There are many who begin their day with a nice, hot, cup of coffee. People enjoy the warmth and comfort the popular beverage brings, and look forward to the kick of caffeine. You may have started drinking coffee after watching your parents and grandparents drink it. A new study found that drinking coffee is associated with having a long life.
23andMe is well known for its direct-to-consumer DNA testing kits. Genealogists can purchase a kit, send of a saliva sample, and wait for your results. You may discover relatives that you had no idea existed. You can also get a genetic snapshot of your health.
23andMe has started to work with researchers in order to learn more about the genetics connected to a specific disease. In addition, the company also posts information on its blog about studies that have been done that involve genetics. One such study was done by researchers at Harvard.
The study included more than 200,000 nurses and doctors. All of them were involved in a 30-year study that tracks health outcomes, diet, and lifestyle. One of the things the study tracked was coffee consumption (which was measured in the number of cups a doctor or nurse had in a day).
There have been previous studies that focused on coffee consumption. In the past, researchers found that those who drank one-to-five cups of coffee per day had a lower risk of death than those who did not. The Harvard researchers found the same thing in their study.
Interestingly, the Harvard researchers also chose to focus on people who drank more than one-to-five cups of coffee a day (which is considered to be a moderate amount). The study showed that heavy coffee drinkers, those who consumed more than 5 cups of coffee per day, also had a lower risk of an early death.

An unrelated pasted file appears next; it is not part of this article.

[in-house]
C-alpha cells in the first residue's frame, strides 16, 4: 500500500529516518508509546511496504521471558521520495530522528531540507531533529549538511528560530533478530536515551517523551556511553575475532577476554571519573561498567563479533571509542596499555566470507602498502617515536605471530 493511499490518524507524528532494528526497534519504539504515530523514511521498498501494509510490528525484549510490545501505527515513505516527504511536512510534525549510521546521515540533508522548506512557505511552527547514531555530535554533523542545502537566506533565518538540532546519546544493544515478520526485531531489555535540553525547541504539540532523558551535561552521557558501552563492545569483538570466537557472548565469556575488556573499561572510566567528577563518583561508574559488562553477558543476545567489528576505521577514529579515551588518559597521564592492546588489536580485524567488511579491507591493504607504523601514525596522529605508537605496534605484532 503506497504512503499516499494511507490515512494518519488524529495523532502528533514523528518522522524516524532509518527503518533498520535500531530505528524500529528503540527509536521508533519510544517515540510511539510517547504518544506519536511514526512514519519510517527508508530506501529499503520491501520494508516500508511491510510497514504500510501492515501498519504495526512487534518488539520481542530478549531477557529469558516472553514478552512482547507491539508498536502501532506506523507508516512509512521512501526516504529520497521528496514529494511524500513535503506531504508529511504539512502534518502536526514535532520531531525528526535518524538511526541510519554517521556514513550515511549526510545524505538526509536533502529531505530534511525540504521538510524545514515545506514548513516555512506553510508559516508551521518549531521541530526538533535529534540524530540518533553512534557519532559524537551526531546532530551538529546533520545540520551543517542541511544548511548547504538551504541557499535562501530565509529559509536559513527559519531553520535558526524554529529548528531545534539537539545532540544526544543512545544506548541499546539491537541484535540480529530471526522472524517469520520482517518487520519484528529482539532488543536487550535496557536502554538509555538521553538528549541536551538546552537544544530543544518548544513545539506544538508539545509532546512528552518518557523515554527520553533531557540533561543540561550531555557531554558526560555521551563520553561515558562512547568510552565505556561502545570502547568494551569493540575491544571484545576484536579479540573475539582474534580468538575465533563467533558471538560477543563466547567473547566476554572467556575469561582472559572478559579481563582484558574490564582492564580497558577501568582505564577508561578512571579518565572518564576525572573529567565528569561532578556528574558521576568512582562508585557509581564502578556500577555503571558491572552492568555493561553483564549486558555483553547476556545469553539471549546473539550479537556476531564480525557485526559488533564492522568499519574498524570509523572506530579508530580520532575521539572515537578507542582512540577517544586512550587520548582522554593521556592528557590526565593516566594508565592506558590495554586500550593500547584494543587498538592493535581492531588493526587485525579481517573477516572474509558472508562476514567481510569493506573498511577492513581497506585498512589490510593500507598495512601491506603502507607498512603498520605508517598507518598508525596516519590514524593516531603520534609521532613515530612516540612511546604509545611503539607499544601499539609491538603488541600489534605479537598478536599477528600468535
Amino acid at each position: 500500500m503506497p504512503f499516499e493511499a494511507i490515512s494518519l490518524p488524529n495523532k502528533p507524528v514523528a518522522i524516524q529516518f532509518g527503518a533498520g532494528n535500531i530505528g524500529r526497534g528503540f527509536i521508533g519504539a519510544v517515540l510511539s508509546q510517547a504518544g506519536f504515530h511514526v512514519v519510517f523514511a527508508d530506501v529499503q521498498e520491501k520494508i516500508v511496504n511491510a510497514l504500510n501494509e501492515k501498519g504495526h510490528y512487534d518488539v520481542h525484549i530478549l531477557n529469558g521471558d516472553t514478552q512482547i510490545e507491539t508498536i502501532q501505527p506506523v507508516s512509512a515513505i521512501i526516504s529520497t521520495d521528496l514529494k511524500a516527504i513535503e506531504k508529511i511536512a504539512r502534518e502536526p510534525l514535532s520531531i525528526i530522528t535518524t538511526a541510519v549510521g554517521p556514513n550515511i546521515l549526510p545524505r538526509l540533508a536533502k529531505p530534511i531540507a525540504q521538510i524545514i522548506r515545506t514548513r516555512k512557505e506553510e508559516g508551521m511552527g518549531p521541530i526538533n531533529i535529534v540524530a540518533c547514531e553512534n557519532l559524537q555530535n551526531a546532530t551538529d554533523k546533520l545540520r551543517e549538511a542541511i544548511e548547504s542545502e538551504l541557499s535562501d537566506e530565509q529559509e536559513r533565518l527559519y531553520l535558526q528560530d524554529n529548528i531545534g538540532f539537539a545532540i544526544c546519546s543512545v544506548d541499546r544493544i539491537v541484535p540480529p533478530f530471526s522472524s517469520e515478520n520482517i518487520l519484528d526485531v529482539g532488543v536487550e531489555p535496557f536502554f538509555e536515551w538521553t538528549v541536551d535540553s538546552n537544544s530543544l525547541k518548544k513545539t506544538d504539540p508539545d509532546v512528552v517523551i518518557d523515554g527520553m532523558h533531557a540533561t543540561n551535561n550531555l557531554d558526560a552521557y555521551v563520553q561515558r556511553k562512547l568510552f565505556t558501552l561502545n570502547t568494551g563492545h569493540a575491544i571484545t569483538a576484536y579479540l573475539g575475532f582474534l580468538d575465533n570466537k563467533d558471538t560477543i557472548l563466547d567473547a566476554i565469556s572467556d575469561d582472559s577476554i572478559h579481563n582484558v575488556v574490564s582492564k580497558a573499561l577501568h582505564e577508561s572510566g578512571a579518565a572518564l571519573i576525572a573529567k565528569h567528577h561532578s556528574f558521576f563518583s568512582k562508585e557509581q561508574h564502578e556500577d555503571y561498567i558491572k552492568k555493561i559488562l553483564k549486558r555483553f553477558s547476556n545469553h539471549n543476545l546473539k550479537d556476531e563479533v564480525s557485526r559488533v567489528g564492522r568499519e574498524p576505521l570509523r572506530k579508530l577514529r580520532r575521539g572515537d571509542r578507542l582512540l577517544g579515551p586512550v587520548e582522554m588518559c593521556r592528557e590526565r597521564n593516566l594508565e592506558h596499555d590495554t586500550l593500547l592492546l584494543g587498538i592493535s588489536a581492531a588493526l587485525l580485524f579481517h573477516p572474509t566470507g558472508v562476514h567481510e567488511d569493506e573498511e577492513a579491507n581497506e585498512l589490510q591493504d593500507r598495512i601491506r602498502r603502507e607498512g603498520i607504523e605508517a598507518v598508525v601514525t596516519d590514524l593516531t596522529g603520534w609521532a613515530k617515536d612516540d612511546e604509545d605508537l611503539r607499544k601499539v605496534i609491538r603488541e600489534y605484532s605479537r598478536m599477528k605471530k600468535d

The moderate coffee drinkers (who drank one-to-five cups of coffee per day) had an 8% lower risk for premature death. Those who drank five cups of coffee per day had a 15% lower risk of a premature death. What about heavy coffee drinkers? They had a 12% lower risk of premature death.
The authors of the study have stated that the data does not indicate whether the connection between coffee drinking and longevity is causal. There could be other factors that are the actual cause – which would mean the amount of coffee a person drinks and its result on their lifespan is nothing more than correlation. More research needs to be done.
That being said, other studies indicate that drinking coffee is associated with beneficial outcomes. Those outcomes include lower risks for type 2 diabetes, liver cancer, lethal prostate cancer, cardiovascular diseases and some neurological diseases.
Image by Angelo Juan Ramos on Flickr.
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